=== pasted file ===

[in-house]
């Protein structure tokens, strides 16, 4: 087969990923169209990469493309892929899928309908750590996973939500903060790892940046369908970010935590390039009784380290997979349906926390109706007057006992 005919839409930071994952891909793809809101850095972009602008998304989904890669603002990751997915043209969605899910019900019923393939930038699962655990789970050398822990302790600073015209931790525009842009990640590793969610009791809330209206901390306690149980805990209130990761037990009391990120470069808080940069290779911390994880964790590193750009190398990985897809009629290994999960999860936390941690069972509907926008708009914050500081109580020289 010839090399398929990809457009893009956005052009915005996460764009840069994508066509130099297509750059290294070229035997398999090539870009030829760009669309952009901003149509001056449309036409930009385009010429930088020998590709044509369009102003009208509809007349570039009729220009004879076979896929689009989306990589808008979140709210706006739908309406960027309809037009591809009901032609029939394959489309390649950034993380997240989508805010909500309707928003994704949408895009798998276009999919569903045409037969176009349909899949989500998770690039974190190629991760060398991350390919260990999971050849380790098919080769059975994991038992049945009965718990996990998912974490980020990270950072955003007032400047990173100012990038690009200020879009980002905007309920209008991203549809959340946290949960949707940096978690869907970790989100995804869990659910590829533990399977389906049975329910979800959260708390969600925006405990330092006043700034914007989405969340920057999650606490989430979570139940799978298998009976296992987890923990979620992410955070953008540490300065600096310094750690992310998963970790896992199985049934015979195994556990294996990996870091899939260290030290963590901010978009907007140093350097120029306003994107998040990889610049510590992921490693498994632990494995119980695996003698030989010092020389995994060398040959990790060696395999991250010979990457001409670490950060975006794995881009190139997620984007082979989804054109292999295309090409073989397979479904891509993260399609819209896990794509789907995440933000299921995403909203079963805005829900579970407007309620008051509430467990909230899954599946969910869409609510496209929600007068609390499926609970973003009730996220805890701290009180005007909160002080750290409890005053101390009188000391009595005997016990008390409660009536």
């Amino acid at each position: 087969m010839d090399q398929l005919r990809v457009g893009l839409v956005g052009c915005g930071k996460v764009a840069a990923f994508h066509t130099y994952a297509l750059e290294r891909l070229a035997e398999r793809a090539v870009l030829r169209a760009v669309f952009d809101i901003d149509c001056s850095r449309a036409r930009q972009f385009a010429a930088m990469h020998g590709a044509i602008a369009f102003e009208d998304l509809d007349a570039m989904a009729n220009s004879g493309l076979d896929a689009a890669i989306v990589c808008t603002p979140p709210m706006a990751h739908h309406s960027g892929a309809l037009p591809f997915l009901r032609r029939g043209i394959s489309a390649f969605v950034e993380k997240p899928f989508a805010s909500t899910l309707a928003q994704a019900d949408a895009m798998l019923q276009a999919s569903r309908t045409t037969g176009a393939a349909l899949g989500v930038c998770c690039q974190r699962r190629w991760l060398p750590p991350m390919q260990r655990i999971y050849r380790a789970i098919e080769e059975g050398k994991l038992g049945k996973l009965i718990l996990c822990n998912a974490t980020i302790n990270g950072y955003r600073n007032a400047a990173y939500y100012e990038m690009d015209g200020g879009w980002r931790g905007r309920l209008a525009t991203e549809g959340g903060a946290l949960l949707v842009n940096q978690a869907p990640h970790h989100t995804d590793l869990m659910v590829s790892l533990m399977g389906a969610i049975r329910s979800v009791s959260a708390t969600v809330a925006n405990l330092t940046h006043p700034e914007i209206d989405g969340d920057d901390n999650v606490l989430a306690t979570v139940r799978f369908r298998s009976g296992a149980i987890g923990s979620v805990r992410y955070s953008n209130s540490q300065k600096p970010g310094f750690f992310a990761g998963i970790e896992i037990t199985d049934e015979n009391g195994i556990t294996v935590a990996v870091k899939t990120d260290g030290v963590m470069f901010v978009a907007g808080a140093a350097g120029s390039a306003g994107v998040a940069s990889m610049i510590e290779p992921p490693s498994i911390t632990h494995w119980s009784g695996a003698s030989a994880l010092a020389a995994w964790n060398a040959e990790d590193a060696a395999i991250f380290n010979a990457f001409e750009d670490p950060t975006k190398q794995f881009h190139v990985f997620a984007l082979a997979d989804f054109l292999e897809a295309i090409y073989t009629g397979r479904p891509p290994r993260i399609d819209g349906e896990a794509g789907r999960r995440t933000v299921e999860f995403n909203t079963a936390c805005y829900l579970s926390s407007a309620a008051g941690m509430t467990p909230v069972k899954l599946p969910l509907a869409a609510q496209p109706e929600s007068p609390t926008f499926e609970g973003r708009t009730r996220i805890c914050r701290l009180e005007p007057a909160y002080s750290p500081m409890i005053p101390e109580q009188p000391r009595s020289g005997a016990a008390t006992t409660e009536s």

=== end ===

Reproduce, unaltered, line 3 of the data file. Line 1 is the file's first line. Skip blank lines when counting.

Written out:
């Amino acid at each position: 087969m010839d090399q398929l005919r990809v457009g893009l839409v956005g052009c915005g930071k996460v764009a840069a990923f994508h066509t130099y994952a297509l750059e290294r891909l070229a035997e398999r793809a090539v870009l030829r169209a760009v669309f952009d809101i901003d149509c001056s850095r449309a036409r930009q972009f385009a010429a930088m990469h020998g590709a044509i602008a369009f102003e009208d998304l509809d007349a570039m989904a009729n220009s004879g493309l076979d896929a689009a890669i989306v990589c808008t603002p979140p709210m706006a990751h739908h309406s960027g892929a309809l037009p591809f997915l009901r032609r029939g043209i394959s489309a390649f969605v950034e993380k997240p899928f989508a805010s909500t899910l309707a928003q994704a019900d949408a895009m798998l019923q276009a999919s569903r309908t045409t037969g176009a393939a349909l899949g989500v930038c998770c690039q974190r699962r190629w991760l060398p750590p991350m390919q260990r655990i999971y050849r380790a789970i098919e080769e059975g050398k994991l038992g049945k996973l009965i718990l996990c822990n998912a974490t980020i302790n990270g950072y955003r600073n007032a400047a990173y939500y100012e990038m690009d015209g200020g879009w980002r931790g905007r309920l209008a525009t991203e549809g959340g903060a946290l949960l949707v842009n940096q978690a869907p990640h970790h989100t995804d590793l869990m659910v590829s790892l533990m399977g389906a969610i049975r329910s979800v009791s959260a708390t969600v809330a925006n405990l330092t940046h006043p700034e914007i209206d989405g969340d920057d901390n999650v606490l989430a306690t979570v139940r799978f369908r298998s009976g296992a149980i987890g923990s979620v805990r992410y955070s953008n209130s540490q300065k600096p970010g310094f750690f992310a990761g998963i970790e896992i037990t199985d049934e015979n009391g195994i556990t294996v935590a990996v870091k899939t990120d260290g030290v963590m470069f901010v978009a907007g808080a140093a350097g120029s390039a306003g994107v998040a940069s990889m610049i510590e290779p992921p490693s498994i911390t632990h494995w119980s009784g695996a003698s030989a994880l010092a020389a995994w964790n060398a040959e990790d590193a060696a395999i991250f380290n010979a990457f001409e750009d670490p950060t975006k190398q794995f881009h190139v990985f997620a984007l082979a997979d989804f054109l292999e897809a295309i090409y073989t009629g397979r479904p891509p290994r993260i399609d819209g349906e896990a794509g789907r999960r995440t933000v299921e999860f995403n909203t079963a936390c805005y829900l579970s926390s407007a309620a008051g941690m509430t467990p909230v069972k899954l599946p969910l509907a869409a609510q496209p109706e929600s007068p609390t926008f499926e609970g973003r708009t009730r996220i805890c914050r701290l009180e005007p007057a909160y002080s750290p500081m409890i005053p101390e109580q009188p000391r009595s020289g005997a016990a008390t006992t409660e009536s």